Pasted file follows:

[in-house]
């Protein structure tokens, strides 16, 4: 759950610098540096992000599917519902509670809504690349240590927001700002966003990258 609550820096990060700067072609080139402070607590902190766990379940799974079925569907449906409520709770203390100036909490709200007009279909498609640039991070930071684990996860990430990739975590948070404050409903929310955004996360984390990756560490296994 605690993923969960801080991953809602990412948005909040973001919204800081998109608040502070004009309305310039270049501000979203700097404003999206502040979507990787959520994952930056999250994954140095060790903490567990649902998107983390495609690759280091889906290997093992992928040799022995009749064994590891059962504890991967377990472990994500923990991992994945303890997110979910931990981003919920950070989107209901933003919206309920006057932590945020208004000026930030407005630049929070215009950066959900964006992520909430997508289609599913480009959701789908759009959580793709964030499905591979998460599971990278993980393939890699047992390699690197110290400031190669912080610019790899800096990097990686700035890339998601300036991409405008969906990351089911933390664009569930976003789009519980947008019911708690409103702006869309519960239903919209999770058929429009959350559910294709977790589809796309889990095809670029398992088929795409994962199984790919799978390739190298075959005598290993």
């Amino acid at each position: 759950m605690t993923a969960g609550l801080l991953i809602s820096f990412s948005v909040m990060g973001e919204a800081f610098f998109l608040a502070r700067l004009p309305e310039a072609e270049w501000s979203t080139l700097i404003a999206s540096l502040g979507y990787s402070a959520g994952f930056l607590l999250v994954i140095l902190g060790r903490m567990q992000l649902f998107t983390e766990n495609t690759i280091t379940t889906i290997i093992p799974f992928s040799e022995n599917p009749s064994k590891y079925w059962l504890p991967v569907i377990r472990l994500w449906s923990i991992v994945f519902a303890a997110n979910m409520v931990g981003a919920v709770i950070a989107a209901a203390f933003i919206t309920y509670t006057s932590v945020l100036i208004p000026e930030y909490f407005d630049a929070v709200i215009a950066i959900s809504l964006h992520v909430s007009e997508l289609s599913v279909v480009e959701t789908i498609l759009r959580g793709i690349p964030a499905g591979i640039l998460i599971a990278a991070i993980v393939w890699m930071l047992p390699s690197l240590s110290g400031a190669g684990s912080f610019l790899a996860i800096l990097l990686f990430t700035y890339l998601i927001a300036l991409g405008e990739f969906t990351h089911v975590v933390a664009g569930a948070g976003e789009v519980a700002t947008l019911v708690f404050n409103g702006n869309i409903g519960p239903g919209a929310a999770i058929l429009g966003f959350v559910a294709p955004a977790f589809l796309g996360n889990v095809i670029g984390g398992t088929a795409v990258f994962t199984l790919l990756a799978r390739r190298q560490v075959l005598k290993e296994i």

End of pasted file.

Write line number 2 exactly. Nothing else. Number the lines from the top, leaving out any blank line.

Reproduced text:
């Protein structure tokens, strides 16, 4: 759950610098540096992000599917519902509670809504690349240590927001700002966003990258 609550820096990060700067072609080139402070607590902190766990379940799974079925569907449906409520709770203390100036909490709200007009279909498609640039991070930071684990996860990430990739975590948070404050409903929310955004996360984390990756560490296994 605690993923969960801080991953809602990412948005909040973001919204800081998109608040502070004009309305310039270049501000979203700097404003999206502040979507990787959520994952930056999250994954140095060790903490567990649902998107983390495609690759280091889906290997093992992928040799022995009749064994590891059962504890991967377990472990994500923990991992994945303890997110979910931990981003919920950070989107209901933003919206309920006057932590945020208004000026930030407005630049929070215009950066959900964006992520909430997508289609599913480009959701789908759009959580793709964030499905591979998460599971990278993980393939890699047992390699690197110290400031190669912080610019790899800096990097990686700035890339998601300036991409405008969906990351089911933390664009569930976003789009519980947008019911708690409103702006869309519960239903919209999770058929429009959350559910294709977790589809796309889990095809670029398992088929795409994962199984790919799978390739190298075959005598290993």